Leopard 38 Cruising catamaran
This month we have an eclectic selection of designs to review. With a cruising catamaran, a very traditional daysailer and two modern designs, it's hard to imagine a much more diverse group. So, we will start with the Leopard 38 cat designed by the team of Anthony Key working with Morrelli & Melvin. I can remember a few years back looking at the fleet of cruising cats at the dock at the United States Sailboat Show in Annapolis, Maryland, and wondering if I was seeing a passing phase in cruising boats. Today, cruising cats are a well-accepted class and they have many advocates.
Cats have the advantage of not having to carry weight in ballast for stability. So for the typical modern cruising boat you can eliminate about 34% of the displacement-theoretically. But it doesn't really work like that for the cruising cat. This 38-footer weighs 22,100 pounds at "half load." That works out to a D/L of 211 and that is certainly not "light" by today's standards. There are a lot of 38-foot cruising monohulls carrying 34% ballast or better that weigh less than that. The weight in a monohull that would go to ballast, in the cruising cat goes to the immense structure and surface area of two hulls and a connecting "bridgedeck." In short, there is a lot of GRP surface area in a big cat.
The low-aspect-ratio fixed keels will be durable and effective for beaching the cat but I don't think they are the shape of speed for going to weather. Note the pronounced longitudinal knuckle in the topsides. This may be there to increase the available volume in the hulls without increasing BWL. The L/B is 1.9. I don't have a height for the "slam pan" or bridgedeck clearance but I eyeball it at about 28 inches. That's on the low side but imagine what would happen to the overall profile of this cat if you added 6 inches to that clearance.
The Leopard 38 gives you two interior layout options. There is a three-cabin layout where the owner's suite occupies the entire starboard hull with the head forward. There is also a four-cabin layout where there are mirror-image accommodations in each hull with amidships heads. This is a lot more sleeping accommodations than you would get in a 38-foot monohull. The saloon has a U-shaped galley aft with a refrigerator/freezer unit to starboard. While six or eight can sleep aboard the Leopard I doubt they can all fit at the small dinette table. But these cats are designed for warm weather cruising so I expect most of the dining will be al fresco. Photos show an interior nicely detailed in cherry wood veneer. There are two vertically mounted opening hatches in the cabinhouse forward so ventilation should be excellent.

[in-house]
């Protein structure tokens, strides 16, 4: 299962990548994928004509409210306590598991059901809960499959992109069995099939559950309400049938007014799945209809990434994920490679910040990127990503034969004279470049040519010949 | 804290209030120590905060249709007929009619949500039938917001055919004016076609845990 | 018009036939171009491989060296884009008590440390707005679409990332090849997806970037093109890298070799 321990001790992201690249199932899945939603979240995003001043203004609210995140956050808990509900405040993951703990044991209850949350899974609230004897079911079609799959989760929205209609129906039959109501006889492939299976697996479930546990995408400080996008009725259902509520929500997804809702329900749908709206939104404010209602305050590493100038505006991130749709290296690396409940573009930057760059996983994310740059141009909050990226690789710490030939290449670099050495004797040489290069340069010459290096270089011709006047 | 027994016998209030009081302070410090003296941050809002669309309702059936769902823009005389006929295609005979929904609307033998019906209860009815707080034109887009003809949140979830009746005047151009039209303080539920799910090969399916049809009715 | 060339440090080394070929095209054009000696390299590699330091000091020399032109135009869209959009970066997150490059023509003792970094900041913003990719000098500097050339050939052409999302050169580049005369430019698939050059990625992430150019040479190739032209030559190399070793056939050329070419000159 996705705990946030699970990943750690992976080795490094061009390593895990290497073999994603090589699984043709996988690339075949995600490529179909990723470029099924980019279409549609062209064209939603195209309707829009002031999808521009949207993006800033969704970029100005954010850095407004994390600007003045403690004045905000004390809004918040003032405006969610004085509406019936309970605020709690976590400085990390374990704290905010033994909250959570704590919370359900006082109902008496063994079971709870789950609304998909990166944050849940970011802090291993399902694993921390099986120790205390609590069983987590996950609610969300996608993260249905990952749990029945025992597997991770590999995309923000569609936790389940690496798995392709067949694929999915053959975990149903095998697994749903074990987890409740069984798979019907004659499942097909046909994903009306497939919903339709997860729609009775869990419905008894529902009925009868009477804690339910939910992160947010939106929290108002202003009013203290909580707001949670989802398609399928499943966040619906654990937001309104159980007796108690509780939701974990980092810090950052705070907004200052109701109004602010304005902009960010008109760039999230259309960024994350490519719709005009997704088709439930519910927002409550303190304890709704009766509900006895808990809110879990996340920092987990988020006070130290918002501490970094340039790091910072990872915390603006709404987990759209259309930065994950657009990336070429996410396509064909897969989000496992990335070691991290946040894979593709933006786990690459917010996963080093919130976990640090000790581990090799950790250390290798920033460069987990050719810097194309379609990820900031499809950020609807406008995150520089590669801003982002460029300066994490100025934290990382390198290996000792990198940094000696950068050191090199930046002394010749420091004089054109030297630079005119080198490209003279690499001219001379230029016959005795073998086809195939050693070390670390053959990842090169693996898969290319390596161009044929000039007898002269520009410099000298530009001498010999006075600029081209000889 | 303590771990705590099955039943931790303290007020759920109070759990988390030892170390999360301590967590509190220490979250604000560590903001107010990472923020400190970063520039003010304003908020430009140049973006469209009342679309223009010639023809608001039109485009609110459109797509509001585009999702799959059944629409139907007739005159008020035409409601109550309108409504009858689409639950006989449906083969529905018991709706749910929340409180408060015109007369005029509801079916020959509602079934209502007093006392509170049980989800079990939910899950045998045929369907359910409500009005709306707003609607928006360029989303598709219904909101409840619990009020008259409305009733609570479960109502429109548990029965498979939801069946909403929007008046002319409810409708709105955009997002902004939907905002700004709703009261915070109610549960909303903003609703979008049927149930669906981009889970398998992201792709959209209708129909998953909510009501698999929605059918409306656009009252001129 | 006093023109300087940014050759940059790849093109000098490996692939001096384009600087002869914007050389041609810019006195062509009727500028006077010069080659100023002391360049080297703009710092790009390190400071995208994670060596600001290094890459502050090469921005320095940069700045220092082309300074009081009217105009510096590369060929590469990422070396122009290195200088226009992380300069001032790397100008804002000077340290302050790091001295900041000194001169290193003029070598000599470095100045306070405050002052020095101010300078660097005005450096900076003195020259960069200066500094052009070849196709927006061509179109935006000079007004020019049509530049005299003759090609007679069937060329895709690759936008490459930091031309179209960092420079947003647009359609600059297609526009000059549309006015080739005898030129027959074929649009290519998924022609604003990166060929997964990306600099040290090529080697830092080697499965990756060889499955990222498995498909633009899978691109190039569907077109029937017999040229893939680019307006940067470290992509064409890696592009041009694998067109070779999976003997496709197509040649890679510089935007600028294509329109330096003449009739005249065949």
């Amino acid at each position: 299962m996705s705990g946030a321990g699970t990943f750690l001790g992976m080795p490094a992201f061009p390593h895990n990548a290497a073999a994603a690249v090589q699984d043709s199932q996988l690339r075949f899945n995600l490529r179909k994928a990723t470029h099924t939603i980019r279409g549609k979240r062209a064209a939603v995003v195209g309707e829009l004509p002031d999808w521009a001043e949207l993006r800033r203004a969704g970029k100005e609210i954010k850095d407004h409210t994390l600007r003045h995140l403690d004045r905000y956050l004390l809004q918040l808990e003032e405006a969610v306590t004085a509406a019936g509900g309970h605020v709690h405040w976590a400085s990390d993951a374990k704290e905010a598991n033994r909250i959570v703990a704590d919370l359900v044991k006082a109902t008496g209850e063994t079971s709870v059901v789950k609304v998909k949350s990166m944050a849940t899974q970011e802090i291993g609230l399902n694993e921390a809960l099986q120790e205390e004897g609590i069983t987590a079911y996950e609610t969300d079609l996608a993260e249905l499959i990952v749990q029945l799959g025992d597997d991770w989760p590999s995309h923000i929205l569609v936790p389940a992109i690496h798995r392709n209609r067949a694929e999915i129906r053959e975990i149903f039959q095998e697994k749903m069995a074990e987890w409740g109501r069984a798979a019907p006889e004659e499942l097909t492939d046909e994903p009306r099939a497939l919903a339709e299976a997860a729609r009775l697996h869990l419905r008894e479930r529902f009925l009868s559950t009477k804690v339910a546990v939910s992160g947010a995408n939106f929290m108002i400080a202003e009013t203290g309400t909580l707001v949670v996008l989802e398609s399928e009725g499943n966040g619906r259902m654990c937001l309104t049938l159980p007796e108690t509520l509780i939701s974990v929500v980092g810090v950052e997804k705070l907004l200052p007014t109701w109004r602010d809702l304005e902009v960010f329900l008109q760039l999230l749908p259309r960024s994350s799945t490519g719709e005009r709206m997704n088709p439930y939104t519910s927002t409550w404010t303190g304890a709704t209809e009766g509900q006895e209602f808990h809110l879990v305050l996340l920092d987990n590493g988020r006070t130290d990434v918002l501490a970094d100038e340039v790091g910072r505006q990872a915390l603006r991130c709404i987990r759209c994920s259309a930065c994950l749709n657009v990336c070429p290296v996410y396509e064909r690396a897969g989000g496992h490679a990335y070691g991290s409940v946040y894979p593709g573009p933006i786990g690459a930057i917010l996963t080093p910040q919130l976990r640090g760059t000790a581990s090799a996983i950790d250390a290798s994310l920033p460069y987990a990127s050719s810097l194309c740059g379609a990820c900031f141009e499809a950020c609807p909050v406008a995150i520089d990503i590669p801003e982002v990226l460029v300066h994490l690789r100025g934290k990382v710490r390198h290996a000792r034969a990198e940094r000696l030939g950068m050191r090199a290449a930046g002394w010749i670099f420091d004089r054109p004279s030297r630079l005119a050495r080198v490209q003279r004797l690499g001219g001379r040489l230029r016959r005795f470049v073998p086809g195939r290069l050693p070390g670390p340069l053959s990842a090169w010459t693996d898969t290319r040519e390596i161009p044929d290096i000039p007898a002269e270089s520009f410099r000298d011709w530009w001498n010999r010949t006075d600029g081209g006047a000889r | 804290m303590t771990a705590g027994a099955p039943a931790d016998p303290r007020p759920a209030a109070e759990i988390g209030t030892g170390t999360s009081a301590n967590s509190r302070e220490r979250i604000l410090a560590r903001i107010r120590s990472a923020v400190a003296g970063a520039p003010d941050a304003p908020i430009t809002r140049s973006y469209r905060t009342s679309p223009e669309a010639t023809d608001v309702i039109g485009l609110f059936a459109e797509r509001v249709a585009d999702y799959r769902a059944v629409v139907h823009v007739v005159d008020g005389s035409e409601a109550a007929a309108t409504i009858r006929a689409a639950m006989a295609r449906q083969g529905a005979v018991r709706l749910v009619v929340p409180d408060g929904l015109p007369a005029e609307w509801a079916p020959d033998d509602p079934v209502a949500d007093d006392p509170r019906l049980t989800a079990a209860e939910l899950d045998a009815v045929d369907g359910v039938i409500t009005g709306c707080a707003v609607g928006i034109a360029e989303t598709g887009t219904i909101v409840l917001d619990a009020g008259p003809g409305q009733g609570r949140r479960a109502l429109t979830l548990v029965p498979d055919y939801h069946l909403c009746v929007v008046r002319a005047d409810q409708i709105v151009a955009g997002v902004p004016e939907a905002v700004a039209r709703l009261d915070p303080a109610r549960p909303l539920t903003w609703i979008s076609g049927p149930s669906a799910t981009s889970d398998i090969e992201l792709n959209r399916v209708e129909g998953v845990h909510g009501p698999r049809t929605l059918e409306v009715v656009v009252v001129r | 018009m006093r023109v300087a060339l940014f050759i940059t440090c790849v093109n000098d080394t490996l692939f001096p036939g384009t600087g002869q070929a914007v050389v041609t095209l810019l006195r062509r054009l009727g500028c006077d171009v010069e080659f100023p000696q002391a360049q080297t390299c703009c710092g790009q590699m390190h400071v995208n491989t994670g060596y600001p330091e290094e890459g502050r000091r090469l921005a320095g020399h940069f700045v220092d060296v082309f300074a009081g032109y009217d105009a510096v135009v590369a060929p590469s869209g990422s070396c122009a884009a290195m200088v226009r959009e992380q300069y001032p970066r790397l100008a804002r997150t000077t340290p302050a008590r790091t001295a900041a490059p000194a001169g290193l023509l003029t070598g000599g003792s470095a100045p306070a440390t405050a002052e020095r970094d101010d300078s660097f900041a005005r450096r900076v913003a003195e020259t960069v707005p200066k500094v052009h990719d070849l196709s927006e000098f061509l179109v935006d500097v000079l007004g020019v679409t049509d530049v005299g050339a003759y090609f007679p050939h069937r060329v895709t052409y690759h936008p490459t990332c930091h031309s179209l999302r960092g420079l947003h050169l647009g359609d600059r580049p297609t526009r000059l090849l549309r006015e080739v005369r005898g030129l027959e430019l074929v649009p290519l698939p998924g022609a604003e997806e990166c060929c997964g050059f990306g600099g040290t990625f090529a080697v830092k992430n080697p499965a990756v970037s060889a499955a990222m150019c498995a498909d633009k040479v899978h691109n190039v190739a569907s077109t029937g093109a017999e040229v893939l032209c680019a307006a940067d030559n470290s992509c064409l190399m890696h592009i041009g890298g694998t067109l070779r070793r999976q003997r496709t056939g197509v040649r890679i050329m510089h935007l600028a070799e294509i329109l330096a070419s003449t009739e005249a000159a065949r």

The rig looks on the tall side and I'd guess the SA/D is in the 18.5 range. If I use the promo material's areas for genoa and mainsail I get an SA/D of 20, but that includes mainsail roach and extra genoa LP. The genoa sheets to the top of the house and the mainsheet traveler is on the cockpit hardtop. Jib sheets and halyards are led to the starboard, elevated steering station.
This is an interesting cockpit. The helmsman sticks his head up through a cutout in the bimini hardtop to see forward. I've never sailed a boat from a raised steering position like this but I imagine it would work just fine. I'd like to give it a try some day.
LOA 37'6"; LWL 36'; Beam 19'9"; Draft 3'5"; Displacement 19,790 lbs.; Sail area 990 sq. ft.; SA/D 20; D/L 211; L/B 1.9; Auxiliary Yanmar 21-hp (twin); Fuel 92 gals.; Water 206 gals.
Leopard Catamarans USA, 222 Severn Ave., Suite 3C, Annapolis, MD 21403, (800) 672-1327, www.leopardcatamarans.com.
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